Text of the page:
and release extensive heat over a short distance. Hence, the gas temperature and the peak value of the gas temperature remain at a relatively high level over the distance range of 0e1500 mm, although the gas temperature falls rapidly after coal combustion is complete. This results in a decline in the gas temperature from 1500 to 5760 mm. The pulverized coal concentration is higher in the inner primary air in the case of the inner-rich-outer-lean types I and II burners and this leads to a lack of O2 as the coal burns, resulting in a decrease in the coal combustion rate. Therefore, the gas temperature and the peak gas temperature decrease from 0 to 1500 mm. As the secondary air mixes with the coal, the O2 concentration again becomes sufficient to support combustion and so the gas temperature increases from 1500 to 5760 mm. The distribution of O2 concentrations can be considered to exist in three stages: sharp decline, slow increase and essentially constant. Under conditions in which coal particles ignite quickly, a large amount of O2 is consumed and so the O2 concentration exhibits a sharp initial decrease. As the secondary air mixes with the primary air-coal mixture, however, the O2 concentration slowly increases. Finally, as coal particles burn out, the concentration of O2 tends to reach a constant value. As the burner type is changed from general to inner-lean-outer-rich to inner-rich-outer-lean types I and II, it is evident that the minimum O2 concentration values decrease and the range over which these values occur widens. This takes place because higher coal concentrations lead to more pronounced O2 deficiency in the coal combustion zone. The CO concentrations in all four burners rise rapidly to a peak value and then quickly drop before trending to zero. When a large amount of pulverized coal ignites, the coal combustion reaction is very fast in the early stage and hence a large amount of O2 is consumed. CO is produced rapidly under these conditions and achieves its peak value early in the combustion process. As the secondary air mixes with the primary air-coal mixture, this CO is able to react with O2 to produce CO2 and so the CO concentration exhibits a rapid decline. As the burner type changes from general to inner-lean-outer-rich type to inner-rich-outer-lean types I and II, the maximum CO concentrations are seen to decrease, essentially following the opposite trend to the O2 distributions. The NOx concentration distributions in all four cases may be considered to have four stages: rapid rise, decline, slight increase and nearly constant. Following rapid ignition of the pulverized coal, a large quantity of volatile compounds are formed by carbon, hydrogen and nitrogen released by the combustion reactions. The

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Fig. 8. Radial profiles of carbon, hydrogen and nitrogen release rates and carbon burnout rates in the sections where x/d ¼ 0.5e3.5 for: general type (  ), inner-lean-outer-rich type (B), inner-rich-outer-lean type I (;) and inner-rich-outer-lean type II (D) burners.

concentration of nitrogen compounds increases quickly and, because the O2 concentration is higher in the initial stage of coal combustion, these nitrogen compounds are oxidized to NOx and the NOx concentration rises rapidly. With rapid coal combustion, the O2 concentration quickly declines in the coal combustion zone and the CO concentration increases, producing a reducing atmosphere. This increases the rate of the catalytic reaction between CO and NOx and the NOx concentration declines. As coal combustion moves into the coke burning stage, part of the char nitrogen is converted to NOx and thus the NOx concentration in the gas shows a small increase. As coal burns out, there is little change in the level of NOx. As the burner changes from general to inner-lean-outer-rich to inner-richouter-lean types I and II, the NOx concentrations decline. In a general type burner, the pulverized coal concentration in the inner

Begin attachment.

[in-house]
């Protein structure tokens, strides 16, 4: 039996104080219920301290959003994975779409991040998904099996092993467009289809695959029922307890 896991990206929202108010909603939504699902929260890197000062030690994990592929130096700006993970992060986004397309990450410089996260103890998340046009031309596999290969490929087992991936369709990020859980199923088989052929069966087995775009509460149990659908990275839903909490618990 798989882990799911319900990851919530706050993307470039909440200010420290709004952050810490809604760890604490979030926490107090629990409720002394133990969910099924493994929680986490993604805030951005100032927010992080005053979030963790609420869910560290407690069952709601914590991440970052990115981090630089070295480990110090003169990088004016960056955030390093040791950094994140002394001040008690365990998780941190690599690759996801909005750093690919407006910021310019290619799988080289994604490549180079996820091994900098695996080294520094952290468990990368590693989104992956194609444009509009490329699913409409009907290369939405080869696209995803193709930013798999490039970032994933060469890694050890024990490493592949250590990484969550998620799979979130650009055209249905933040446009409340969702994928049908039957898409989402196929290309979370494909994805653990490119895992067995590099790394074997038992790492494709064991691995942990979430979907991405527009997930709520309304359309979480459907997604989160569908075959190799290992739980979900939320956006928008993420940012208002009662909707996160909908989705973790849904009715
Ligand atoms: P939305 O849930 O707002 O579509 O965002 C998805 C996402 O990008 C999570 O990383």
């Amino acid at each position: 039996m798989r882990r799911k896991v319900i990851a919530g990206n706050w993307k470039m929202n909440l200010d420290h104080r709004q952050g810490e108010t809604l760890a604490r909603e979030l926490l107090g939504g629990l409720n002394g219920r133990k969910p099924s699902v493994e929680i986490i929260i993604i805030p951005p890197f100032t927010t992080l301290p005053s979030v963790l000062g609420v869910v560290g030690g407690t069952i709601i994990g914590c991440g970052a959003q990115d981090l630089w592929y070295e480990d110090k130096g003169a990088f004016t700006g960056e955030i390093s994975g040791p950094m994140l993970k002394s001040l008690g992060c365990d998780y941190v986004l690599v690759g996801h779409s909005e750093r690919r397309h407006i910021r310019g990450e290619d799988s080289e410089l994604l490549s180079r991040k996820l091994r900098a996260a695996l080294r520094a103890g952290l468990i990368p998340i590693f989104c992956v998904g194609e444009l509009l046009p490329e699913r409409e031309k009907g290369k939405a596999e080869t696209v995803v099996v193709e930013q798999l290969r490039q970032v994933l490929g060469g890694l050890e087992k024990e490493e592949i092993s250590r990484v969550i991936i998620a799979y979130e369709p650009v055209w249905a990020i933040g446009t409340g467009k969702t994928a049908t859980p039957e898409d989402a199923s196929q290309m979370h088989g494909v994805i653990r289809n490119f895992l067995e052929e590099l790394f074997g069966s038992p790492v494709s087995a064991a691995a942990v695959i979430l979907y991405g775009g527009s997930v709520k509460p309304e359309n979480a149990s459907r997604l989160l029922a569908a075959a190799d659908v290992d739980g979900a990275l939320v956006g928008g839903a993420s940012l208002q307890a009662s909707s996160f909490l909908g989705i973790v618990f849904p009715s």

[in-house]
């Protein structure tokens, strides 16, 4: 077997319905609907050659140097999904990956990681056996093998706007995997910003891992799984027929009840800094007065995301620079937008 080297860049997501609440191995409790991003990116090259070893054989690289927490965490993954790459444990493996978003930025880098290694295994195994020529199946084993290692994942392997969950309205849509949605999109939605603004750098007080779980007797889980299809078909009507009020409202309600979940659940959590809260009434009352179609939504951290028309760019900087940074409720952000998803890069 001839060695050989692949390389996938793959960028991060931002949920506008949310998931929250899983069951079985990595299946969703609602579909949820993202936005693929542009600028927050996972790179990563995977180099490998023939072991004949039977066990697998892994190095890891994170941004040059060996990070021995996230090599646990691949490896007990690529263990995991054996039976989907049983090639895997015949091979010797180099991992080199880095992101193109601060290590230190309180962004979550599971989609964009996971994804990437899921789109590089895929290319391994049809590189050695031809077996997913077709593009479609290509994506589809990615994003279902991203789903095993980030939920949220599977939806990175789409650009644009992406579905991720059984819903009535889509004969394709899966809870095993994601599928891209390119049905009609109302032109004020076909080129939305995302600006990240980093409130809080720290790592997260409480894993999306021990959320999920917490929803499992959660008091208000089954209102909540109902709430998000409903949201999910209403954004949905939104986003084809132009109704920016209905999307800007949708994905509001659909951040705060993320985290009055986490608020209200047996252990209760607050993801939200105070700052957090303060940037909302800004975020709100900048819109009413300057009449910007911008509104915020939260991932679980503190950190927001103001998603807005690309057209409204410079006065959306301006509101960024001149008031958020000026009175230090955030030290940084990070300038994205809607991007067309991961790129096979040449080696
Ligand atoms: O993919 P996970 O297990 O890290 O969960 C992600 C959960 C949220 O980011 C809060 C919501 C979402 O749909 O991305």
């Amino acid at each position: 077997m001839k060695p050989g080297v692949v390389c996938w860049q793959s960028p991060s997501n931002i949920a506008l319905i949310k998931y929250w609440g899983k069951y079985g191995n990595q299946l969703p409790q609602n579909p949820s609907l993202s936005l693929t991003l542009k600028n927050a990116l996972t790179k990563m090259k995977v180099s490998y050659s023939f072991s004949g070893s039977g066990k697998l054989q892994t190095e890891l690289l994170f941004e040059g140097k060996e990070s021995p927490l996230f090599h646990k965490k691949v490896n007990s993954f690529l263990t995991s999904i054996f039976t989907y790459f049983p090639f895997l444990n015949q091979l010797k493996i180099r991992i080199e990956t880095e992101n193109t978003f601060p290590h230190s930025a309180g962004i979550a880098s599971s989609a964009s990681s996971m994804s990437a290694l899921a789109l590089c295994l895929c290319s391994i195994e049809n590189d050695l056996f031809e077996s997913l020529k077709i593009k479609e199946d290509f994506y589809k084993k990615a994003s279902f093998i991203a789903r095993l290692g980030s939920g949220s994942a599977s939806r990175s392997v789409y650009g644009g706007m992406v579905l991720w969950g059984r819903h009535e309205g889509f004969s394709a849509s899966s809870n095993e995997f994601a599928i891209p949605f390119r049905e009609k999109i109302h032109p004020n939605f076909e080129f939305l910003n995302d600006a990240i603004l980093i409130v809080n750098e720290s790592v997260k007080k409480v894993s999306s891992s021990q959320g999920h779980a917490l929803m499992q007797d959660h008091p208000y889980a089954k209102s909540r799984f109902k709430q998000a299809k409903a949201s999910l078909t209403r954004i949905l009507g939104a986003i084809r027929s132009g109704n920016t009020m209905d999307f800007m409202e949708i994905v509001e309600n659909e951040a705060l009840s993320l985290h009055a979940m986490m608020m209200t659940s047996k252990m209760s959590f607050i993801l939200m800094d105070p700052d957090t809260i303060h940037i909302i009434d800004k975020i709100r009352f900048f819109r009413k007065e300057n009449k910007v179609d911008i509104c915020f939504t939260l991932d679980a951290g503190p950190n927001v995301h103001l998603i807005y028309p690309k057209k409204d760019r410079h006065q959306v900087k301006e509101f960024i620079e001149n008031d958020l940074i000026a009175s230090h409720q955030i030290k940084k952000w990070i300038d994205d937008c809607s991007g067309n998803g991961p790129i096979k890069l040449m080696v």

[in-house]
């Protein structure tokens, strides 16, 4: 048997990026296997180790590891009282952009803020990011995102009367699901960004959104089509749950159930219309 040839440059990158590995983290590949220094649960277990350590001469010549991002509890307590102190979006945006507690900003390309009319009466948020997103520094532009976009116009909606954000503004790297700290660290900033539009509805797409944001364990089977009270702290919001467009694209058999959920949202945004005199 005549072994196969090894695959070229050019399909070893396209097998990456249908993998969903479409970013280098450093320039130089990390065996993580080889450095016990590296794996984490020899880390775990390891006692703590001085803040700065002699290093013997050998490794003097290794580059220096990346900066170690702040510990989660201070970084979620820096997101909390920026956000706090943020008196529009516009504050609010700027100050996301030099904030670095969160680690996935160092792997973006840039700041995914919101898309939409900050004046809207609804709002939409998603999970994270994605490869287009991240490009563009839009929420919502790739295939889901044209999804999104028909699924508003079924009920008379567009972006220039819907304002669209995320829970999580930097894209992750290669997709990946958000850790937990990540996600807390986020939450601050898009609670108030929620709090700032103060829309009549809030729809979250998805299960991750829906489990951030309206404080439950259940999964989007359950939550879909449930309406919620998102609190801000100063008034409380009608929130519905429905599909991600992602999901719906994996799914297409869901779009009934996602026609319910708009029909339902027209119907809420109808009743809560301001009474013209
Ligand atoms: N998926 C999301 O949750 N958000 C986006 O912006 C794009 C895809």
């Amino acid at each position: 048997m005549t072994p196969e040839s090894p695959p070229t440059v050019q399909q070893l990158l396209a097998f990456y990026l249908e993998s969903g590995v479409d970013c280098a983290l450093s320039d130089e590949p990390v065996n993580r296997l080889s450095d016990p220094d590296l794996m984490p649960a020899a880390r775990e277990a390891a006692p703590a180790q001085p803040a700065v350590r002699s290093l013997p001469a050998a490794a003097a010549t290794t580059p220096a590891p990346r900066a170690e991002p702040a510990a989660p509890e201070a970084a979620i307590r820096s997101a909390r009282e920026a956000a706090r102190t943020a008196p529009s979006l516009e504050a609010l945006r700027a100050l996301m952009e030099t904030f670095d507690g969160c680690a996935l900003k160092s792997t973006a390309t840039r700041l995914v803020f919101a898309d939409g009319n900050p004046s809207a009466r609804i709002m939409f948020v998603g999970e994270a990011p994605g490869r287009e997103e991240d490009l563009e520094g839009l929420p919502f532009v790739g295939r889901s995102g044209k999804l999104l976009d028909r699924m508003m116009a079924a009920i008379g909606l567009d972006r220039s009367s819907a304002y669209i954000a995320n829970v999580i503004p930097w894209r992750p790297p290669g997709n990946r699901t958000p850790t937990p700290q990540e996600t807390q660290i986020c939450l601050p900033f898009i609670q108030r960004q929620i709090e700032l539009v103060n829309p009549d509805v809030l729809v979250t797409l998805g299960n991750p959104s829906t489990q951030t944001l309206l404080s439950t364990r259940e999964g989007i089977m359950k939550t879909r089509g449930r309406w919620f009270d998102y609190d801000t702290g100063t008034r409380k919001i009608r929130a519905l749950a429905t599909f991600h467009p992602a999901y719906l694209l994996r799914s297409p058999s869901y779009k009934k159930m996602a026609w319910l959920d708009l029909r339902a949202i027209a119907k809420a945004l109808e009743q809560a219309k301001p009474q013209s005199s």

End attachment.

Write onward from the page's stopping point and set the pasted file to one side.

primary air is the same as that in the outer primary air. The measured data show that the gas temperature and the peak value of the gas temperature are relatively high in this burner and the resulting oxidizing atmosphere favors NOx formation. For this reason, the NOx emissions of the general burner were the highest among the four burners examined. In contrast, with the inner-richouter-lean types I and II burners, the O2 concentration is relatively low while the CO concentration is relatively high in the coal combustion zone and thus the catalytic reaction between CO and NOx is enhanced. The presence of reducing radicals such as H2, CH, C2, NH and CN also increases the NOx reduction rate. In addition, the gas temperature and the peak value of the gas temperature in these burners are relatively low and so the NOx emissions of the innerrich-outer-lean type II burner are the lowest among the four

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Fig. 9. Photographic images of four flame types acquired through the initial window of the furnace.

Fig. 10. Profiles of gas temperatures and gas species concentrations (O2, CO and NOx) along the center line of the furnace for: general type (  ), inner-lean-outer-rich type (B), inner-rich-outer-lean type I (;) and inner-rich-outer-lean type II (D) burners.

Fig. 11. Profiles of carbon, hydrogen and nitrogen release rates and carbon burnout rates along the center line of the furnace for: general type (  ), inner-lean-outer-rich type (B), inner-rich-outer-lean type I (;) and inner-rich-outer-lean type II (D) burners.

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burners. The NOx concentrations measured at the exit of the combustor for the general, inner-lean-outer-rich and inner-richouter-lean types I and II burners were 1182, 1104, 923 and 861 mg/m3, respectively. Hence the NOx concentration was decreased by 27.15% moving between burners. This shows that the variation of the particles in the primary air plays a significant role in NOx formation. The release rates of carbon, hydrogen and nitrogen and the carbon burnout rates are given in Fig. 11. In all four burners, the carbon, hydrogen and nitrogen release rates as well as the carbon burnout rates rise rapidly before entering a period of slower increase and then eventually plateauing near 100%. The coal combustion rate is very high during the initial combustion period and increases rapidly. As combustion progresses, however, the combustion rate is reduced and the rate of rise slows. When the coal burns out, the burnout rate is close to 100% in the distance range between 2500 and 5760 mm. In all four burners, the highest release rate is that of hydrogen, followed by nitrogen and carbon. As the burner type changes from general to inner-lean-outer-rich to innerrich-outer-lean types I and II, the carbon, hydrogen and nitrogen release rates and the carbon burnout rates all decrease over the range from 0 to 2500 mm. When the burner is changed to the inner-rich-outer-lean types I and II, the gas temperature is low along the center line of the furnace during the initial period of combustion and the coal combustion rate is decreased. 5. Conclusions Reactive flow experiments were performed in a 0.5-MW pulverized coal combustion test facility incorporating swirl burners, applying bituminous coal as the fuel. We draw the following conclusions from measurements of particle concentration variation in the primary air duct. The particle concentration variation in the primary air duct evidently plays an important role in defining both the flame type and the gas composition in the near burner region, as well as the level of NOx emissions at the furnace exit. As the burner type is changed from general to inner-lean-outer-rich to inner-rich-outerlean types I and II, the flame diffusion zone is reduced, the flame becomes less bright, the concentration of O2 in the flame zone decreases, the concentration of CO increases significantly and both the overall NOx concentration and its peak value decrease. The NOx emissions at the furnace outlet are also significantly reduced although the gas temperature and O2 and CO concentrations tend to be uniform. The particle concentration variation in the primary air duct clearly affects the gas temperature in the near burner region. As the burner type changes from general to inner-lean-outer-rich to innerrich-outer-lean types I and II, both the overall gas temperature and its peak value are lower in the initial combustion stage. As the secondary air combines with the primary air-coal mixture the gas temperature is increased. The particle concentration variation in the primary air duct also has an impact on the release rates of carbon, hydrogen and nitrogen, as well as on the carbon burnout rate in the initial stage of coal combustion, but has little effect on burnout in the final combustion stage. As the burner type transitions from general to inner-leanouter-rich type to inner-rich-outer-lean types I and II, the release